I do, however, think that it is inappropriate for tattoo wearers to attempt to deny their usual degree of barbarism. If you are in reality a refugee from Qo'nos who somehow ended up in a human body by mistake, you have my sympathy; but dishonesty is not honourable.

Again, I know that tattoo wearers are likely going to think I'm a bigot for the above; I'm not. The bottom line, though, is that mainstream society and tattoos simply don't mix, as far as I'm concerned. You wouldn't wear a three piece suit while you were out camping in the woods, somewhere; a tattoo is basically the same situation, in reverse. Tattoos are nearly always worn by feral (euphemistically "free spirited,") personalities; and given that to a certain extent, I am such myself, I would be a hypocrite if I had a problem with that. I don't have a problem with it; what I have a problem with is trying to gain mainstream acceptance for tattoos, especially given that being mainstream most likely means being in a lot of places that the archetypical tattoo wearer is not going to want to be anyway.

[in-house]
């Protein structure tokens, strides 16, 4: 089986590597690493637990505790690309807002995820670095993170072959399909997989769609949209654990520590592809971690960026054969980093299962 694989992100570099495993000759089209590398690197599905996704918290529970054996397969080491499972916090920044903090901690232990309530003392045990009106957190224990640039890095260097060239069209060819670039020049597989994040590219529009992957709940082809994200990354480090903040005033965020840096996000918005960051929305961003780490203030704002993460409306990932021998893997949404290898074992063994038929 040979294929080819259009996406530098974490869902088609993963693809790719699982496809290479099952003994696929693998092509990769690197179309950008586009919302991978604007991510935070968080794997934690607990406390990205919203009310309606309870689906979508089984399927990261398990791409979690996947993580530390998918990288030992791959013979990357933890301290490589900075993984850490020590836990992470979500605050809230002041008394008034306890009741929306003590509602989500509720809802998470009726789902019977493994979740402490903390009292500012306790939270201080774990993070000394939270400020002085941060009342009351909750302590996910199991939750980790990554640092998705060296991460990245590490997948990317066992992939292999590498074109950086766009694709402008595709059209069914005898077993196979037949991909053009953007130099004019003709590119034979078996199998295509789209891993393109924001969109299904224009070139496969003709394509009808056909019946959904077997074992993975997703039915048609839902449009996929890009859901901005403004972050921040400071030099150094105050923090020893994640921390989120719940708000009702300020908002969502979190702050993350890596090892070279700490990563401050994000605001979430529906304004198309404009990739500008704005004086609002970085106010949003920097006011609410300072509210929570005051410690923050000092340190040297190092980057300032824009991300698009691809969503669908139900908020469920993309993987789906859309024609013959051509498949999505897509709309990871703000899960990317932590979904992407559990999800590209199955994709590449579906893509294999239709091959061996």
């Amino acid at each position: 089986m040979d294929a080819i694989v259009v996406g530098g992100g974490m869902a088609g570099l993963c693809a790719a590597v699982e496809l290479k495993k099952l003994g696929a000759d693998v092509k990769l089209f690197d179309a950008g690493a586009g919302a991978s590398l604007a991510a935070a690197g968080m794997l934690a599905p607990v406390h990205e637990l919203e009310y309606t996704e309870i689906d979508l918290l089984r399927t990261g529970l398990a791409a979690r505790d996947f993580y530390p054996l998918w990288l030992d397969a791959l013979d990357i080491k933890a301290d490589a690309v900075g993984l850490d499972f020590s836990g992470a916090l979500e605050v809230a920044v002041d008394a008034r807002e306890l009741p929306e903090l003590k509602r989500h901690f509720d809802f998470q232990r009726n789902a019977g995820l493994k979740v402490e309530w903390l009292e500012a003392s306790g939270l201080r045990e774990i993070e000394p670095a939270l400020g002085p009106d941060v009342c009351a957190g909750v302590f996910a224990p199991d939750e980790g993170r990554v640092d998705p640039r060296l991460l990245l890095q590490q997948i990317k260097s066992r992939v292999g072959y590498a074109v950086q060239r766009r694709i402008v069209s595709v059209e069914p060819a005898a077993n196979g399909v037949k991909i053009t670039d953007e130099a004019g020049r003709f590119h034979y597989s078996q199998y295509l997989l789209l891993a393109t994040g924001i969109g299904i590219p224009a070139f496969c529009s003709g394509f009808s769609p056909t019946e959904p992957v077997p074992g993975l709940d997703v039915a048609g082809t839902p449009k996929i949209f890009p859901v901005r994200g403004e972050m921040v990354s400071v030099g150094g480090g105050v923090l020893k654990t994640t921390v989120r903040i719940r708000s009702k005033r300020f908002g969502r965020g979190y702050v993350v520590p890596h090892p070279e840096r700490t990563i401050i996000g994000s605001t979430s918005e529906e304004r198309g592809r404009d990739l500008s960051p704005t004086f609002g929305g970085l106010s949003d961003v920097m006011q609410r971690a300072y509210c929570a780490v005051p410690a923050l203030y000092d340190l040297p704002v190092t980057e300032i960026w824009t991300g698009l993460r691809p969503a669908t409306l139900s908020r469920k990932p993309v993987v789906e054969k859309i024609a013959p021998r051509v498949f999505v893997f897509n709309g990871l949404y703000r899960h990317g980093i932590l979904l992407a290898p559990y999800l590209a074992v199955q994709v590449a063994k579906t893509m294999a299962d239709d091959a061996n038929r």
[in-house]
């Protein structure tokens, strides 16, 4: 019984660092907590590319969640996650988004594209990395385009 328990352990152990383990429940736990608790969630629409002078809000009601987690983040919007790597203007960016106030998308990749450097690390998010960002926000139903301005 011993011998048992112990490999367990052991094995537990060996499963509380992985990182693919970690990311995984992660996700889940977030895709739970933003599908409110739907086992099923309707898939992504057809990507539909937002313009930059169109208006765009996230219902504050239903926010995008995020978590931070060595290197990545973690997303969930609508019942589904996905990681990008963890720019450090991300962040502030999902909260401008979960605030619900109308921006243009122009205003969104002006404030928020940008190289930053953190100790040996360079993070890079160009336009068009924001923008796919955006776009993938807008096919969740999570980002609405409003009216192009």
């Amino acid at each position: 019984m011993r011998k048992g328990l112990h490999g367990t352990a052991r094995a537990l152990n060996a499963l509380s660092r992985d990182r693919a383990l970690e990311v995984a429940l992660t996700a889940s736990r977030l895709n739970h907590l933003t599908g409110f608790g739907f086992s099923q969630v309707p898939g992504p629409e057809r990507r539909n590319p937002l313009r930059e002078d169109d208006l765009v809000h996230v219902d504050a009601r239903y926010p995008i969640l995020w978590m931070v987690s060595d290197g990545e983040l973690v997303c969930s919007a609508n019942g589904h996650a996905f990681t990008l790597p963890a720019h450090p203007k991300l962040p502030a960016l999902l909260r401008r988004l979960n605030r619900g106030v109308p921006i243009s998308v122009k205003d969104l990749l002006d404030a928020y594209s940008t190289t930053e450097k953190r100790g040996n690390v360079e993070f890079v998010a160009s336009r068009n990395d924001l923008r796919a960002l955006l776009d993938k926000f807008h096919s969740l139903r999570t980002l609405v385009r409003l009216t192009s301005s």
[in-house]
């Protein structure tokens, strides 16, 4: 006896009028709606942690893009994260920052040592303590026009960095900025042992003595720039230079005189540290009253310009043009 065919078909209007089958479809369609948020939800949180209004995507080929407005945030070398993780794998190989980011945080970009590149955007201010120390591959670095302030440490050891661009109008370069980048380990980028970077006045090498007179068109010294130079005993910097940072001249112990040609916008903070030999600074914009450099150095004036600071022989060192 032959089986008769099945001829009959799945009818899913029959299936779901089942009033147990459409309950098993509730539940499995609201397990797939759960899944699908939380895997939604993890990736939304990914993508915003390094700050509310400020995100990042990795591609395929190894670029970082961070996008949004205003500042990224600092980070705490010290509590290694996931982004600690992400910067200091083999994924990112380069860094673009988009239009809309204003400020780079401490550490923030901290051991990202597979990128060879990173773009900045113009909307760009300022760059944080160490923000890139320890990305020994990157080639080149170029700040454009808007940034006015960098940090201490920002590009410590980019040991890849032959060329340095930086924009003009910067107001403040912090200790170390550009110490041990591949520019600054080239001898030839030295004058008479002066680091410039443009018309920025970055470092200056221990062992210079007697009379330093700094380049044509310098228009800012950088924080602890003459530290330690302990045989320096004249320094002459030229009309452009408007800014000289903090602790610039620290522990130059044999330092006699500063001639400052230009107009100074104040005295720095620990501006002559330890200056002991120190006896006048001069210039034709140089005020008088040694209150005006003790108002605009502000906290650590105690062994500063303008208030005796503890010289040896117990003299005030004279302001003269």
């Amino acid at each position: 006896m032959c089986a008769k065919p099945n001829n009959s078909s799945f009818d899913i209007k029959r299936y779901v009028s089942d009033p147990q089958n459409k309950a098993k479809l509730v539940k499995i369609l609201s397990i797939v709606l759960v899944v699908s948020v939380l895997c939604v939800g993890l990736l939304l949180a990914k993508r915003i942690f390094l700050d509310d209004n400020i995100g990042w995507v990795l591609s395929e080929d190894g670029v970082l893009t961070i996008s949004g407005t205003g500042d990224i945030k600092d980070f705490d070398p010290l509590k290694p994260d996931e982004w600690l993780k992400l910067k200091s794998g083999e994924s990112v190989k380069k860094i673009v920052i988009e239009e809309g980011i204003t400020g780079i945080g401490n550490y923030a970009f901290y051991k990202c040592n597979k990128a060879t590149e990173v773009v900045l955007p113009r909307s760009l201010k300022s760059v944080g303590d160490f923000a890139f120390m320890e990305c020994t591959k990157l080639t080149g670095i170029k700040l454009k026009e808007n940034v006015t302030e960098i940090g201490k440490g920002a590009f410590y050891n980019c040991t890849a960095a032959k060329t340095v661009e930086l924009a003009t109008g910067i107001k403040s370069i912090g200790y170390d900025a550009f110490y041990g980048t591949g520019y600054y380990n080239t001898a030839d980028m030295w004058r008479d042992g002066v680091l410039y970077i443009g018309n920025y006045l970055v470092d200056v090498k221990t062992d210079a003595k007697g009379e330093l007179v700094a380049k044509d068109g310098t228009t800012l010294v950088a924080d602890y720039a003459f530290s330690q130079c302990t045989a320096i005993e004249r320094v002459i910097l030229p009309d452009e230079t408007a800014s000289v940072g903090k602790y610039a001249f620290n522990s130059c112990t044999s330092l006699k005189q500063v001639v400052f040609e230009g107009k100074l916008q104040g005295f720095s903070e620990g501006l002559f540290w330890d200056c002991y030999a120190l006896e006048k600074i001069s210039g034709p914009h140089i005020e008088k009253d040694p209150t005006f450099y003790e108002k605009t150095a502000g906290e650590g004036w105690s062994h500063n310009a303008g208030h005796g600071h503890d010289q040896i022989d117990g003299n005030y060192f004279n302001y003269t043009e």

In trying to advocate that tattoos are (or can be) "normal," you're likely trying to please a group of people who are not going to like you anyway, and you most likely won't like them. I've been accused of being a freak for most of my life, in one way or another; I've actually come to value it and view it as an advantage, now. For me, normalcy means dysfunction. So if people think you're a freak because you wear tattoos, let them.

As for Christians not being able to wear crosses in public, cry me a river, guys; as you very predictably will. As I've mentioned before, I carry medallions of both Kali and Durga Ma in my wallet, but they stay in there; they don't get shown to anybody unless the person in question is someone I feel a strong degree of trust for. Apart from anything else, this is because I am aware that having them on display all the time would make me a hypocrite. Jesus also talked about the left hand not knowing what the right is doing; he wouldn't want you flaunting your colours at every possible opportunity.

So don't do it. Keep it to yourselves. Jesus knows his own, and that should be enough for you.
edit on 14-3-2012 by petrus4 because: (no reason given)

posted on Mar, 14 2012 @ 04:31 AM
reply to post by Evolutionsend